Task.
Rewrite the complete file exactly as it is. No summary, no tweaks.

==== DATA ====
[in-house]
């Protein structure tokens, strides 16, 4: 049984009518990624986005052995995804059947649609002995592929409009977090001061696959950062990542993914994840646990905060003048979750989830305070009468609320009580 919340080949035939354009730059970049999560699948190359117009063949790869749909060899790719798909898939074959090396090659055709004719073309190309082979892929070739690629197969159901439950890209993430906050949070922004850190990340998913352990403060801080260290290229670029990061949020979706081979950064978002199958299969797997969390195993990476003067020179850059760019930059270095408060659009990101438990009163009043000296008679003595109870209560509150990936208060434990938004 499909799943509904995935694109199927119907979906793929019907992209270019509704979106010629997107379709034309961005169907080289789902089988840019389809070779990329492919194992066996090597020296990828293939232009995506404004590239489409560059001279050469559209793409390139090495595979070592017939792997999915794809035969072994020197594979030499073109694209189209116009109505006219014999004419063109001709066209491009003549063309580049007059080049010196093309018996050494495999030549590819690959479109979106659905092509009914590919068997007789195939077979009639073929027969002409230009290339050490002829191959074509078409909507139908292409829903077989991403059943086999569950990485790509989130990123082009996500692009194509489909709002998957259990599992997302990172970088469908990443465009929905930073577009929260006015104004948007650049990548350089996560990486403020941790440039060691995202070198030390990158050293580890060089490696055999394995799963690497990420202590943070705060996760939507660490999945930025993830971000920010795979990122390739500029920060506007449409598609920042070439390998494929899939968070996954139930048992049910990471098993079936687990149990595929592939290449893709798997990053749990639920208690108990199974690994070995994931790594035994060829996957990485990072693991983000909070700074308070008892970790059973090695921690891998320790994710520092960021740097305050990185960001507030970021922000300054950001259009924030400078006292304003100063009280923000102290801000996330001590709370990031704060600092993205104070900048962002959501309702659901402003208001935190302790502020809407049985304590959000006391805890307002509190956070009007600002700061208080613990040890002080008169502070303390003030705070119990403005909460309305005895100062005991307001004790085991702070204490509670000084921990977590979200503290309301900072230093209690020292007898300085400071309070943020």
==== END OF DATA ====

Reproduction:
[in-house]
């Protein structure tokens, strides 16, 4: 049984009518990624986005052995995804059947649609002995592929409009977090001061696959950062990542993914994840646990905060003048979750989830305070009468609320009580 919340080949035939354009730059970049999560699948190359117009063949790869749909060899790719798909898939074959090396090659055709004719073309190309082979892929070739690629197969159901439950890209993430906050949070922004850190990340998913352990403060801080260290290229670029990061949020979706081979950064978002199958299969797997969390195993990476003067020179850059760019930059270095408060659009990101438990009163009043000296008679003595109870209560509150990936208060434990938004 499909799943509904995935694109199927119907979906793929019907992209270019509704979106010629997107379709034309961005169907080289789902089988840019389809070779990329492919194992066996090597020296990828293939232009995506404004590239489409560059001279050469559209793409390139090495595979070592017939792997999915794809035969072994020197594979030499073109694209189209116009109505006219014999004419063109001709066209491009003549063309580049007059080049010196093309018996050494495999030549590819690959479109979106659905092509009914590919068997007789195939077979009639073929027969002409230009290339050490002829191959074509078409909507139908292409829903077989991403059943086999569950990485790509989130990123082009996500692009194509489909709002998957259990599992997302990172970088469908990443465009929905930073577009929260006015104004948007650049990548350089996560990486403020941790440039060691995202070198030390990158050293580890060089490696055999394995799963690497990420202590943070705060996760939507660490999945930025993830971000920010795979990122390739500029920060506007449409598609920042070439390998494929899939968070996954139930048992049910990471098993079936687990149990595929592939290449893709798997990053749990639920208690108990199974690994070995994931790594035994060829996957990485990072693991983000909070700074308070008892970790059973090695921690891998320790994710520092960021740097305050990185960001507030970021922000300054950001259009924030400078006292304003100063009280923000102290801000996330001590709370990031704060600092993205104070900048962002959501309702659901402003208001935190302790502020809407049985304590959000006391805890307002509190956070009007600002700061208080613990040890002080008169502070303390003030705070119990403005909460309305005895100062005991307001004790085991702070204490509670000084921990977590979200503290309301900072230093209690020292007898300085400071309070943020």